Sainthood Cause of American Priest Among Those Advanced by Pope
Msgr. Aloysius Schwartz, who died of ALS after years of service to the poor and needy in Asia, named ‘Venerable’ due to his life of heroic virtue.
VATICAN CITY — Servant of God Msgr. Aloysius Schwartz is one of the 11 causes for canonization that Pope Francis advanced yesterday. The holy individuals will be granted the title “Venerable” with the Pope’s recognition of heroic virtue.
Pope Francis approved the advancement of the causes for canonization during a private Jan. 22 audience with Cardinal Angelo Amato, prefect of the Congregation for the Causes of Saints.
In addition to Msgr. Schwartz, six other Servants of God were recognized for heroic virtue, while three have been acknowledged as martyrs. The Pope also recognized a miracle attributed to one Italian nun.
Msgr. Schwartz, also referred to as “Father Al,” was born in Washington in 1930 and ordained a priest in 1957. Six months after his ordination to the priesthood, he moved to Korea as a missionary and lived a life devoted to helping poor children.
He dedicated his life to the Virgin of the Poor after making several visits to a shrine where Mary, under that title, had appeared in Belgium.. He made the shrine visits while he was in seminary there.
In 1964, the priest founded the Religious Sisters of Mary in Busan, South Korea, and in 1981, he founded the Brothers of Christ in the South Korean capital of Seoul.
Together with both of his orders, Msgr. Schwartz also helped to establish boys towns and girls towns in order to educate, care for and help foster a brighter future for orphans and abandoned children, as well as for those coming from extremely poor families.
He also worked in the building of sanatoriums and hospitals for the needy and hospices for the homeless and handicapped, as well as for mentally challenged youth and unwed mothers. He would often beg for funds in order to allow the poor to enter free of charge.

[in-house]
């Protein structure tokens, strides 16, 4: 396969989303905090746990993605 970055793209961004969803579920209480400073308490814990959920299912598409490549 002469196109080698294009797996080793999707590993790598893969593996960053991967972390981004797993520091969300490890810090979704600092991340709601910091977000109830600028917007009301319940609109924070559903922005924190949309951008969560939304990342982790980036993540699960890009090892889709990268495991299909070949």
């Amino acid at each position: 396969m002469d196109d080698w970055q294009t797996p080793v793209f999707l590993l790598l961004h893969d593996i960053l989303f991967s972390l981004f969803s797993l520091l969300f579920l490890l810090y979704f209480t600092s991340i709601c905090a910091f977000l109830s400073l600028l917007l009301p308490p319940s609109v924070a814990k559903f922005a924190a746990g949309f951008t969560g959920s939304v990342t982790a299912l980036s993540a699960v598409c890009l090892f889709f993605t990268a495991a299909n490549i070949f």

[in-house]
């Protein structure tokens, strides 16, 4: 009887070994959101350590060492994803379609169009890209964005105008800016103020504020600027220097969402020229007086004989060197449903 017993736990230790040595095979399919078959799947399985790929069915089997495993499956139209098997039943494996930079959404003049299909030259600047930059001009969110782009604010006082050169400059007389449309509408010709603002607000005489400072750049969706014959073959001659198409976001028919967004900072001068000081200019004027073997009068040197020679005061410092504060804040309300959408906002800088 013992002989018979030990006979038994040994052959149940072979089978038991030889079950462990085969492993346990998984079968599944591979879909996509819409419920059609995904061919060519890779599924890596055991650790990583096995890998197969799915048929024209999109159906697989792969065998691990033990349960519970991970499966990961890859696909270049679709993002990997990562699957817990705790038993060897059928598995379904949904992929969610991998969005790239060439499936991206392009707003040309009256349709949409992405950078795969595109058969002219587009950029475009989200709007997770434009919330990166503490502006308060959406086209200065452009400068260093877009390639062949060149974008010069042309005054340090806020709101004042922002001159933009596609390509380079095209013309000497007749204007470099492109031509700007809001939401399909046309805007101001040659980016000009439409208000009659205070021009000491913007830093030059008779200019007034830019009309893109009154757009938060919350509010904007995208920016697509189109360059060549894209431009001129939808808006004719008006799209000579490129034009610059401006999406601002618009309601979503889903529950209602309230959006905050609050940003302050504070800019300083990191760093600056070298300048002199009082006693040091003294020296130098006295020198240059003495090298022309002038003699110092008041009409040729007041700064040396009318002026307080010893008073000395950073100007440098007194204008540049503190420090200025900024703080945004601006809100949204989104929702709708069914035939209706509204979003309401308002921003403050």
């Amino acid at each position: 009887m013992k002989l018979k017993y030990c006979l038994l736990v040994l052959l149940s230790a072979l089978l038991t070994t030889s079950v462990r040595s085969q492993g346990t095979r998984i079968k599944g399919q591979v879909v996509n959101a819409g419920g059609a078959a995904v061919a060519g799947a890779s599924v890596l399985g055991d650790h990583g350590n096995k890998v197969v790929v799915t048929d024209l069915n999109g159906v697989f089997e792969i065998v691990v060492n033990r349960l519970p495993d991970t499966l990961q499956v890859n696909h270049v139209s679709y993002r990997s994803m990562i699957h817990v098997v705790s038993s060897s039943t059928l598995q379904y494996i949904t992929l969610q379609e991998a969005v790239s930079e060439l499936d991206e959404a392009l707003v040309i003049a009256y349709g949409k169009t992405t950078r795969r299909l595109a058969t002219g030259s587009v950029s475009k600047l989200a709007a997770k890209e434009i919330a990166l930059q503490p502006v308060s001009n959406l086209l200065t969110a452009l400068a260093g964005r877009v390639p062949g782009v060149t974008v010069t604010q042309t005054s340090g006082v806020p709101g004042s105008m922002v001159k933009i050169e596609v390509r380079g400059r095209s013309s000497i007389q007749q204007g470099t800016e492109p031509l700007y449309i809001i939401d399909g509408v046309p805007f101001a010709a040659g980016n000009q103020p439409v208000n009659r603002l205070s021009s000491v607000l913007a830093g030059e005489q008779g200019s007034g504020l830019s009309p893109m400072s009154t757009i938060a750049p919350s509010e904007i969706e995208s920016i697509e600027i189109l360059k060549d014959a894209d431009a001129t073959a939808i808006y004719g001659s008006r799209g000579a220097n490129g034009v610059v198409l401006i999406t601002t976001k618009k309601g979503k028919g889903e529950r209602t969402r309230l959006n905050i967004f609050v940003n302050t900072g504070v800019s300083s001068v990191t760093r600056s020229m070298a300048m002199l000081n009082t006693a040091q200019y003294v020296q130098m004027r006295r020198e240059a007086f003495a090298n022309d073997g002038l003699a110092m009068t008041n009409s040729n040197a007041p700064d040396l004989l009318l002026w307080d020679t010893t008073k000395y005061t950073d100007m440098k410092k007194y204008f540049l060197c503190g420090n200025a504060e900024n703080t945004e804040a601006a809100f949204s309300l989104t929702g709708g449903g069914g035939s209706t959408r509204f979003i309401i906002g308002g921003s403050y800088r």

In 1989, Msgr. Schwartz developed amyotrophic lateral sclerosis (ALS) and was confined to a wheelchair for the remainder of his life. He died in 1992, and his cause for canonization opened in Manila, where his work had spread, in 2003.
His body resides at the Children’s Village for Girls in Silang, Cavite, in the Philippines.
Other Servants of God to receive the Pope’s approval of their heroic virtue are Father Ladislao Bukowinski, a Ukrainian diocesan priest who lived from 1904-1974, and Cointa Jauregui Oses, a Spanish nun professed with the Company of Mary, Our Lady.
Also among those whom Pope Francis recognized as having heroic virtue are four laypersons, including Teresa Gardi, an Italian woman who lived from 1769-1837 and was a member of the Third Order of St. Francis.
The other three laypeople include Luis De Trelles y Nuogerol, who lived from 1819 to 1891 and founded the Nocturnal Adoration Society in Spain; Elisabeth Maria who lived from 1929 to 1958 in Japan; and Virginia Blanco Tardio, who lived from 1916 to 1990 in Bolivia.
Pope Francis also recognized the martyrdom of three Servants of God in his Jan. 22 meeting, one of whom is South-African layman Tshimangadzo Samuel Benedict Daswa, who was killed for the faith in 1990.
Spanish Servants of God Fidela, also known in her time as Dolores Oller Angelats, and two companions were also recognized as martyrs. Professed nuns with the Institute of Sisters of St. Joseph, they were killed in hatred of the faith in Spain between Aug. 26 and 29, 1936.
In addition, Pio Heredia Zubia and his 17 companions, consisting of Trappist monks of Cantabria and Cistercian nuns of the Congregation of St. Bernard, were also recognized by the Pope as martyrs. The companions were killed in hatred of the faith in Spain in 1936.
And one miracle has been approved for Venerable Maria Teresa Casini, allowing for her beatification. The Italian foundress of the Oblate Sisters of the Sacred Heart of Jesus was born in 1864 and died in 1937.